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  • Writer's pictureCandice

Daylight Savings - How to Adjust Your Little One's Sleep Schedule For The Spring Clock Change

Updated: Mar 19, 2023

Spring is here (finally!) and with it comes the dreaded spring clock change.

It can be a challenge to adjust your children's sleep schedule to the new daylight savings time. But don't worry, I've got you covered!

From adjusting timings to creating a routine, this article will provide you with all the tips and tricks you need to make sure your infant or baby gets enough sleep during the spring clock change. So let's get started!

On Sunday the 26th March 2023, the clocks will spring forwards by one hour. And yes, that means we lose 1 hour of sleep. As if sleep wasn't precious, and fleeting enough as it is.

I've got 3 simple strategies to help your little one adjust to the lost hour, plus some bonus tips for better sleep.

Option 1

The gradual approach. This option works well for children who are sensitive to change.

For this approach, you need to get started on the Wednesday before the clocks go forwards. That night you'll put your little one to bed 15 minutes earlier than their normal bedtime. So, if they are usually in bed for 7 pm, get them down at 6:45 pm.

On the Thursday put them down 15 minutes earlier again, this will be 6:30 pm

Same again on the Friday and Saturday night. So, by the Saturday night, you'll be putting your little one down 1 hour earlier than their normal bedtime, but it won't feel like that as we have gradually shifted their schedule. This means that when they wake up at the newly adjusted time on Sunday, they won't feel like they have lost an hour.

Option 2

Split The Difference. This option works well for older children, perhaps ones that are down to a 1 nap schedule, and maybe ones who could do with catching up on a little sleep.

For this option, you're going to put your little one down to bed 30 minutes earlier than their usual bedtime. Meaning they will only have 30 minutes of the lost hour to make up.

This option isn’t for everyone. If your child is sensitive to change and doesn’t have a sleep deficit to catch up on, then expecting them to go to bed earlier than normal may be a big ask.

Option 3

This is the most simple of all 3. Are you ready for it. nothing. It may not seem like much of an option, but actually, this works brilliantly for those who have an early riser. If you've had weeks of your little one waking early, then changing nothing means they will now be waking an hour later, and hopefully at a much more respectable time.

It does however mean they have lost an hour of sleep, so be mindful of how they’re getting on towards bedtime, and if you need to, bring that forward to allow them to catch up. Remember that early to bed does not always mean an early wake.

More Tips For Better Sleep

With any of the strategies above, the key is consistency and routine. Here are some extra tips for better sleep.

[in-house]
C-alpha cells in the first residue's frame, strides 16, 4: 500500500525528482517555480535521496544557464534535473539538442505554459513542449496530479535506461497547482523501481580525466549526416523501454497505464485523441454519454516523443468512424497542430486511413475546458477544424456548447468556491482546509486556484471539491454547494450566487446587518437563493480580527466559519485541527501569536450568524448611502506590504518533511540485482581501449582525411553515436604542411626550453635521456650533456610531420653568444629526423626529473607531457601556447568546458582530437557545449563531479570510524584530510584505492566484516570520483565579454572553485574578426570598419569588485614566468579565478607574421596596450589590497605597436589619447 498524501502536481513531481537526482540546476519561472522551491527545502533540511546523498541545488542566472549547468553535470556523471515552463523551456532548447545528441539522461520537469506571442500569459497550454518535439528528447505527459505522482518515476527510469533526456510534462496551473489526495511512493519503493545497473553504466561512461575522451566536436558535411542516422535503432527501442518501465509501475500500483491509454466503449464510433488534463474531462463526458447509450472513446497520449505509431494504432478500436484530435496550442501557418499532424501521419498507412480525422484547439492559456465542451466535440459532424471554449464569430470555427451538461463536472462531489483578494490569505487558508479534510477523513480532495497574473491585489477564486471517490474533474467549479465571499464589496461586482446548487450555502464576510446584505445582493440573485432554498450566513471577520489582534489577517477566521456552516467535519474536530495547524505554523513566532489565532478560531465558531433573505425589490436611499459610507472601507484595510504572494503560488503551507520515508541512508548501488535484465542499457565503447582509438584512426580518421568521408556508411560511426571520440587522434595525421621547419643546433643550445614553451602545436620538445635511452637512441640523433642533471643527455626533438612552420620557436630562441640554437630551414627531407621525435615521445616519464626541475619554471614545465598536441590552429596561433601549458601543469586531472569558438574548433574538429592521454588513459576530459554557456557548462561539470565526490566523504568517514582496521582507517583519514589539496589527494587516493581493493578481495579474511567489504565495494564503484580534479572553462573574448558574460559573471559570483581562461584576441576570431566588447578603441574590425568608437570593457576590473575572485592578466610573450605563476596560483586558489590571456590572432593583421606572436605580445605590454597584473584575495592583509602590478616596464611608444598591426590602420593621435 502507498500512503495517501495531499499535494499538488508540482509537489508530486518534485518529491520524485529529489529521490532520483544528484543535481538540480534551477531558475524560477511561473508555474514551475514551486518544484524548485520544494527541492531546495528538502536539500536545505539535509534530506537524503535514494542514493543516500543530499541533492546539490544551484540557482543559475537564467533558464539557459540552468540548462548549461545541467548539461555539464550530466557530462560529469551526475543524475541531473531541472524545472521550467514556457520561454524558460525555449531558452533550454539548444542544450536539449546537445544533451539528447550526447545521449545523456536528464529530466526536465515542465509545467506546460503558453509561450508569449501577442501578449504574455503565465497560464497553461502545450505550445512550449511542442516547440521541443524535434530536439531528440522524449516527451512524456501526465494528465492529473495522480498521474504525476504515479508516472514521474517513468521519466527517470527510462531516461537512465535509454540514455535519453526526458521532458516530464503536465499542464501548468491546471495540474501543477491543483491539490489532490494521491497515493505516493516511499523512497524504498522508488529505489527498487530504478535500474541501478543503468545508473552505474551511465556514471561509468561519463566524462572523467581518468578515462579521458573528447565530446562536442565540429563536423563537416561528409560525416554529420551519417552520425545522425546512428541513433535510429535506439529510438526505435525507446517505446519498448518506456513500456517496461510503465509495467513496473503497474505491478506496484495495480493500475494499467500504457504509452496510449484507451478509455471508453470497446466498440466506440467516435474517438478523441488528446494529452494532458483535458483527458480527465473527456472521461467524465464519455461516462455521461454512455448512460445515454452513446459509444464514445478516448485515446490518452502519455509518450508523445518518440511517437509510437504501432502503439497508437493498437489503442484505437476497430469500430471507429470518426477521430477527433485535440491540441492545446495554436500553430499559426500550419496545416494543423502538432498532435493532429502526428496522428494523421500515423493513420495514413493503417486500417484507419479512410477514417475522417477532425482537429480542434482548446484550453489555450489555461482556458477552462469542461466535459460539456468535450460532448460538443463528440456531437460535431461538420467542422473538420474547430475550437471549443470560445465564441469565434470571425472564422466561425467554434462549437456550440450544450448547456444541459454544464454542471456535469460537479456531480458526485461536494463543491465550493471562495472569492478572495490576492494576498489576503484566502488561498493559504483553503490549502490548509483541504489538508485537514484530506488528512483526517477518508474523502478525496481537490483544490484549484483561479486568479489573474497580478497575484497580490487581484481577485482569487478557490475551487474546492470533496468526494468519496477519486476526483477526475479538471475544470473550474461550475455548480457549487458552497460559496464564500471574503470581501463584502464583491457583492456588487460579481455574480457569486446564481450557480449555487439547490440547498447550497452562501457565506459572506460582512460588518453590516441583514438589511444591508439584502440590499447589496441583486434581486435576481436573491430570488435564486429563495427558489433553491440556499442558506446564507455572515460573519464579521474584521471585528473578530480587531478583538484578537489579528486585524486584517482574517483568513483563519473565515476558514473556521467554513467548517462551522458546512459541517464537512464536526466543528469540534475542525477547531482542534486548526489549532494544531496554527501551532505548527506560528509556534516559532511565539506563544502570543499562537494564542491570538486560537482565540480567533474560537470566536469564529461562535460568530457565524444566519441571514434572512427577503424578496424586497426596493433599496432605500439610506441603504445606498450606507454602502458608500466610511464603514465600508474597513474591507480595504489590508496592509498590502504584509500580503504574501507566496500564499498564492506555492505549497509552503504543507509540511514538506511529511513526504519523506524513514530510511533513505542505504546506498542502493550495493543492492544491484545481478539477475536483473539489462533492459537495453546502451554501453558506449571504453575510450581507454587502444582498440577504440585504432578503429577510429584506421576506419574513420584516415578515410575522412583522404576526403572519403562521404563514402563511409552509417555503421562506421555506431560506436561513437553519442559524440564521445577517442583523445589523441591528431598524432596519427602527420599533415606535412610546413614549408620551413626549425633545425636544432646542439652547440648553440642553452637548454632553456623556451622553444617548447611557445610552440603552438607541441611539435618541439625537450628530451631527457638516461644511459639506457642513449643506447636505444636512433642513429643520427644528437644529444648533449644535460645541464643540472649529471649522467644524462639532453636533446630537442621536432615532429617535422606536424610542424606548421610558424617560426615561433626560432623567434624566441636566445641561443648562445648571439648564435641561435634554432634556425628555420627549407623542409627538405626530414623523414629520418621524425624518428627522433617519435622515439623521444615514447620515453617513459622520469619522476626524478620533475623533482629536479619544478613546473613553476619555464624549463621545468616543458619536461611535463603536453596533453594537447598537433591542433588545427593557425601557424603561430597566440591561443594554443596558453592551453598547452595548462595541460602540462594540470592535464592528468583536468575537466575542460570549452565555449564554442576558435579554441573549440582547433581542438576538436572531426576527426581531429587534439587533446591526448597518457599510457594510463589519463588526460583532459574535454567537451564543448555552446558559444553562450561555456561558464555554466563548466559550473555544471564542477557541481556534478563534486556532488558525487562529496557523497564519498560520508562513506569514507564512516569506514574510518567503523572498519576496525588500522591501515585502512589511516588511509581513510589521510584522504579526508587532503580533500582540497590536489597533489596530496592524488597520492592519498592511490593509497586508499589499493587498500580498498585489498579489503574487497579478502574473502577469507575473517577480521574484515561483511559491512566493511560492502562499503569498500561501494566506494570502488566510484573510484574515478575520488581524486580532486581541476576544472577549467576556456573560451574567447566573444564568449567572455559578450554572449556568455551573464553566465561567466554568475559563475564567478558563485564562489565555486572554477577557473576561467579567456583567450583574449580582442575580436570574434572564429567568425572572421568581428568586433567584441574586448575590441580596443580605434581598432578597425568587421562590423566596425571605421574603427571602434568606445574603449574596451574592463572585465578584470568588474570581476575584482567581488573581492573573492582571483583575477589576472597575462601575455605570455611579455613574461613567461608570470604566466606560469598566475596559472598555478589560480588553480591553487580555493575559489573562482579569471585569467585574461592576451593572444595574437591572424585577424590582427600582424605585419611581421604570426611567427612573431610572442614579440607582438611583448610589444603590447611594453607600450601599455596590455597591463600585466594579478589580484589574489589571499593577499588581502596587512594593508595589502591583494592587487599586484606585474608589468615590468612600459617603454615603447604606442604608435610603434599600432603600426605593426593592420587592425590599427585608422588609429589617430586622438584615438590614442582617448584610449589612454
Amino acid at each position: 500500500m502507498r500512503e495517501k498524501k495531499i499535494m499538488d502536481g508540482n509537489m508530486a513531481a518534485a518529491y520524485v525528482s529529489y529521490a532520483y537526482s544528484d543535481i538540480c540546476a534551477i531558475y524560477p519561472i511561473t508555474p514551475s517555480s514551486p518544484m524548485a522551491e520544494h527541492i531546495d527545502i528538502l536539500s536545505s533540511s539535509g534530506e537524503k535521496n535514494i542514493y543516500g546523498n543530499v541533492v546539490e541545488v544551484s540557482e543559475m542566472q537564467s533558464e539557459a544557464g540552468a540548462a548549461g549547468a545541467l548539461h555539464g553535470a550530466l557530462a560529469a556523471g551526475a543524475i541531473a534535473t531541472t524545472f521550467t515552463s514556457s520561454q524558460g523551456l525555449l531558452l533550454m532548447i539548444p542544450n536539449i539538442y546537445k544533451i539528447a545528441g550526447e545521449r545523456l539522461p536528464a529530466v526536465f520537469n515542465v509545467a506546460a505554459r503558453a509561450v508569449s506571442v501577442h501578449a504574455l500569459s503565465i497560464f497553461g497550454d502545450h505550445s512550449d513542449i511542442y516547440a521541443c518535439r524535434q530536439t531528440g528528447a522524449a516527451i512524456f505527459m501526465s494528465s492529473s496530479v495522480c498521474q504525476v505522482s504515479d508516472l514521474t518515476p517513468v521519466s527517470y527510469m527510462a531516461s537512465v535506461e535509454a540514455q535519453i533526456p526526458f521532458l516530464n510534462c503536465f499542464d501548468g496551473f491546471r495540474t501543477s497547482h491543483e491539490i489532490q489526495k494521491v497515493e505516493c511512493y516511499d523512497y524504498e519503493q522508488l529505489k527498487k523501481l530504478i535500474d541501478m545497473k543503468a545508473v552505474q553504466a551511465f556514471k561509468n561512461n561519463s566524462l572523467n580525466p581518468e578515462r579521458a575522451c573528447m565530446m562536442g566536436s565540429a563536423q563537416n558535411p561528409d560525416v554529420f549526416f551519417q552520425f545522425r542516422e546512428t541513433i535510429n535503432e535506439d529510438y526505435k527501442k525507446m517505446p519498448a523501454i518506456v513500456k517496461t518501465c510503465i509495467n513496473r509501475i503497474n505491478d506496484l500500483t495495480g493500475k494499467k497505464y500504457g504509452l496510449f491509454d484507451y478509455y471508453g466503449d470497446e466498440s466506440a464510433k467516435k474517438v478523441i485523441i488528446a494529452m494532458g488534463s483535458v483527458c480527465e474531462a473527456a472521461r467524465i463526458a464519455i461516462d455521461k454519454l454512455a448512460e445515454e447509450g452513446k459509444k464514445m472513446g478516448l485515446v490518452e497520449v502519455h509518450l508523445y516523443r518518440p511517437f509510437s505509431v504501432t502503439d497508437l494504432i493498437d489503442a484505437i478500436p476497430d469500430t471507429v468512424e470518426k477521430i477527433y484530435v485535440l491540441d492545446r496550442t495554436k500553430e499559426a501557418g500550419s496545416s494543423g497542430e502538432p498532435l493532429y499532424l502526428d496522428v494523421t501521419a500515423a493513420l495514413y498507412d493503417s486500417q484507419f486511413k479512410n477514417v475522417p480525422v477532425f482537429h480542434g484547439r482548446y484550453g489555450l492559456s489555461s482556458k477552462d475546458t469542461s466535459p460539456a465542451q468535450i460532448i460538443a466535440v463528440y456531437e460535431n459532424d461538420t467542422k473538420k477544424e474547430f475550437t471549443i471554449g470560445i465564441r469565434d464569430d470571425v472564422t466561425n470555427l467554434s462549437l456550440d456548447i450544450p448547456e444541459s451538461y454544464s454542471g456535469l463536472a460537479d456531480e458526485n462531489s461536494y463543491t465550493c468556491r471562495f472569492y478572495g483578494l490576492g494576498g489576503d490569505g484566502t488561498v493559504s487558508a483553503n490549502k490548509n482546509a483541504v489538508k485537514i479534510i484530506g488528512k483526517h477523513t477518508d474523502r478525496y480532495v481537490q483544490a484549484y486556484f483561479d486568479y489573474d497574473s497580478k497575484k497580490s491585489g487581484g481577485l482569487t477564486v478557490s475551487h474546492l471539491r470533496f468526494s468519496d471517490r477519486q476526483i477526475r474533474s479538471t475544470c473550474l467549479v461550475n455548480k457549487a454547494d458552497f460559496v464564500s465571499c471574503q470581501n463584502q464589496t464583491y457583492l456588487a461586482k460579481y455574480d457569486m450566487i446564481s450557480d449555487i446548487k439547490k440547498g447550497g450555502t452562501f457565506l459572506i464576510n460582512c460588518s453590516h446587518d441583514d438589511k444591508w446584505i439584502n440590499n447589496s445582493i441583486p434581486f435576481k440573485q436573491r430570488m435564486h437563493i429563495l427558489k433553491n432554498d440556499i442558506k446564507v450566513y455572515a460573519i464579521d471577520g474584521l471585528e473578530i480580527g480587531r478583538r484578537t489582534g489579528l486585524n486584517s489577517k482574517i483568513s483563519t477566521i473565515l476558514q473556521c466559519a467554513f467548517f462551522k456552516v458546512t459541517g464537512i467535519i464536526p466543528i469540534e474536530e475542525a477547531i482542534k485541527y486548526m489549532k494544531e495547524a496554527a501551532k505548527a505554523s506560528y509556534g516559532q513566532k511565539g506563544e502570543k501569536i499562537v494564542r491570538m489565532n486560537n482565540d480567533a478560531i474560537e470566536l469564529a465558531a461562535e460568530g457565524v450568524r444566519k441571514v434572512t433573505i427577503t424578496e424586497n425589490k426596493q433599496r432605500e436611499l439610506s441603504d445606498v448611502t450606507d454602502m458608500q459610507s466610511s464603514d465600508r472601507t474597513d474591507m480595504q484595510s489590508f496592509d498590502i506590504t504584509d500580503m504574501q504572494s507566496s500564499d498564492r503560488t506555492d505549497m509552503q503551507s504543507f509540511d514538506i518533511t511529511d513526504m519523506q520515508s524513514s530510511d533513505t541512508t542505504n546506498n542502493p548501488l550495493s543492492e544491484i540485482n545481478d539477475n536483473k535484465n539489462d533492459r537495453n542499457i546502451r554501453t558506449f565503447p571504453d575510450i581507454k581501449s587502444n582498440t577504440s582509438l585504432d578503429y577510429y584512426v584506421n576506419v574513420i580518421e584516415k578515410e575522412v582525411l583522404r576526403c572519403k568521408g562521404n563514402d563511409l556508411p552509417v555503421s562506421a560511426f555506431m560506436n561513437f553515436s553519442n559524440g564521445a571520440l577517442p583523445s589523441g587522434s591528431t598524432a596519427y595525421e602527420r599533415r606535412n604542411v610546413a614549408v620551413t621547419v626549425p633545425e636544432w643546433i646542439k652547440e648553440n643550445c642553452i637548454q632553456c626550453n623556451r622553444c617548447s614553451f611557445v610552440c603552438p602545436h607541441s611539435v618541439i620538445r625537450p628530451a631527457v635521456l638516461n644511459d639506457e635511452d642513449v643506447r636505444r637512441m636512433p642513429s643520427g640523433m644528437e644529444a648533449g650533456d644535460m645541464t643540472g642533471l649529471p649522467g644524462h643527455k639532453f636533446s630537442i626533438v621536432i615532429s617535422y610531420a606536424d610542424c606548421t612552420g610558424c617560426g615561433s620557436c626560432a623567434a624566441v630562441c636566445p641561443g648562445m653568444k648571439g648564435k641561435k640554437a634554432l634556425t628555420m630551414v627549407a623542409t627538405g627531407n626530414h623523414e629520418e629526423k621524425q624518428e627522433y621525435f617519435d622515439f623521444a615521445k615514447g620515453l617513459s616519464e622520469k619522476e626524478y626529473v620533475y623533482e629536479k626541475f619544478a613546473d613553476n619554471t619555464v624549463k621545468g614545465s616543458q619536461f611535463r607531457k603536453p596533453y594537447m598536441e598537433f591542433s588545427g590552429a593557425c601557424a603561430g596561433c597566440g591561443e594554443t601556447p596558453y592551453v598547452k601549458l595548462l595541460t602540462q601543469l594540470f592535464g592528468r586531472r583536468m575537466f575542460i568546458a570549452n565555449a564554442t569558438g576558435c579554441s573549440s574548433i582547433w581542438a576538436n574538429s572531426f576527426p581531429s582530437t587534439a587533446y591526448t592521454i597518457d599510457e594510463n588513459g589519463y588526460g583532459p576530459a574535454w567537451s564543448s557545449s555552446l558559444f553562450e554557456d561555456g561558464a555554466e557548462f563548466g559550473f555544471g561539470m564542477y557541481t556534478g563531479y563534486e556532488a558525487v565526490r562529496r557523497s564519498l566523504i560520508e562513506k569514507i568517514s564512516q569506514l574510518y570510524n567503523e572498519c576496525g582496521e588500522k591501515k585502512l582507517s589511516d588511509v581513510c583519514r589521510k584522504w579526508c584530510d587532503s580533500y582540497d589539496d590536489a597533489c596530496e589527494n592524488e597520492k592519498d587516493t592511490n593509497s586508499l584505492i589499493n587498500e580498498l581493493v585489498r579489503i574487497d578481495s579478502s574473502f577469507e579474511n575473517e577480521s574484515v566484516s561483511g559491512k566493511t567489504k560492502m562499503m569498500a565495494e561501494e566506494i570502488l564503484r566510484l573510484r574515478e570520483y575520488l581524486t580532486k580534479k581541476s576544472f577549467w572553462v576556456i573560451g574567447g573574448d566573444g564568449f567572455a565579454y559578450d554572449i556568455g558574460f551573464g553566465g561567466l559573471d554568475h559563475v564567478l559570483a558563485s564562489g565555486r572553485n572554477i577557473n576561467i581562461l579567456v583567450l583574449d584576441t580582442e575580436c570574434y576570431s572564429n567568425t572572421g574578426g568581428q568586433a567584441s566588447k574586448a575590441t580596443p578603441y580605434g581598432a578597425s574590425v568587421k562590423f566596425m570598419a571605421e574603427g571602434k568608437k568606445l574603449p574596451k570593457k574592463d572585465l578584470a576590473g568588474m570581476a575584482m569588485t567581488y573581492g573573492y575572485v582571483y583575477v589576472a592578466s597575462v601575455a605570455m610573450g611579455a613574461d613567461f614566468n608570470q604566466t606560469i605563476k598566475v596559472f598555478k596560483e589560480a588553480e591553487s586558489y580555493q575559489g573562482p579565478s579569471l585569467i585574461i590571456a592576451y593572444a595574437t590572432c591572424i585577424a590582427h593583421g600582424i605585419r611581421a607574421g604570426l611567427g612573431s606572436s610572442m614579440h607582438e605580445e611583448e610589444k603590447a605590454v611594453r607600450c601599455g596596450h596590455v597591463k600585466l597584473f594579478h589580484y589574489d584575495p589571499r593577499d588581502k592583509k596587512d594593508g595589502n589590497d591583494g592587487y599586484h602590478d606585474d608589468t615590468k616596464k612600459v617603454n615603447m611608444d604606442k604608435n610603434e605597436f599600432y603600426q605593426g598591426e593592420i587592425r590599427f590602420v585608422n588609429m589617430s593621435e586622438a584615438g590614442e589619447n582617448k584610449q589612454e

1. Stick to the new schedule. On Sunday, stick with the adjusted time. Meal times, naps, and bedtime all at the new time.

  2. Wake them up at their normal time. If your little one usually wakes at 6:45 am, wake them at 6:45 am on the new time. It will feel like 5:45 am to them, but it will allow them to adjust quickly to the changes. If your child is still napping then be sure to wake them by 7 am so that they can fit these in on the new schedule.

  3. Work to your little ones' wake window. This is the amount of time they should be awake between waking and needing to go back to sleep. Wake windows change as your little one gets older, so it is important to always work within their window. And remember that they are an average, not a target. Not sure what wake window your little one should be on, download my free guide here.

  4. Get plenty of daylight and exercise. Getting out in the morning light and letting the kids run around helps their body clock adjust to the new schedule.

  5. Play outside in the afternoon. Getting out in the afternoon light actually signals to their body (and ours) that we're nearing the end of the day, and melatonin will start to release. This is the sleep hormone that helps us to fall asleep and stay asleep.

  6. Keep screens off and the lights low in the evening. Avoid screens at least 1 hour before bed, and keep the lights as low as you can. This too, helps their body clocks adjust to the new timings and prepare for a long sleep.

  7. Blackout their room. With the days stretching longer, and more sunshine (fingers crossed) it's worth double-checking their room to make sure the blackout blinds are working well. If 10 is pitch black then we want the room to be at least an 8. I like to double up on the blackout blinds and add in the Tommie Tippe portable blackout.

  8. Make sure you have a solid bedtime routine in place. Little ones thrive on routine and repetition. So having the same steps in the same order for every nap and bedtime really helps to promote good sleep.

It is important to remember that with any changes to sleep, it takes time for them to establish. Allow about a week of things feeling a little out of sync. If after a week they haven't settled back down, then take a look at their total daytime and overnight sleep and see if you need to make any changes.

Need some extra help with your little ones’ sleep?

If sleep isn't where you want it to be in your home, then reach out for a chat about how I can help you turn it around.


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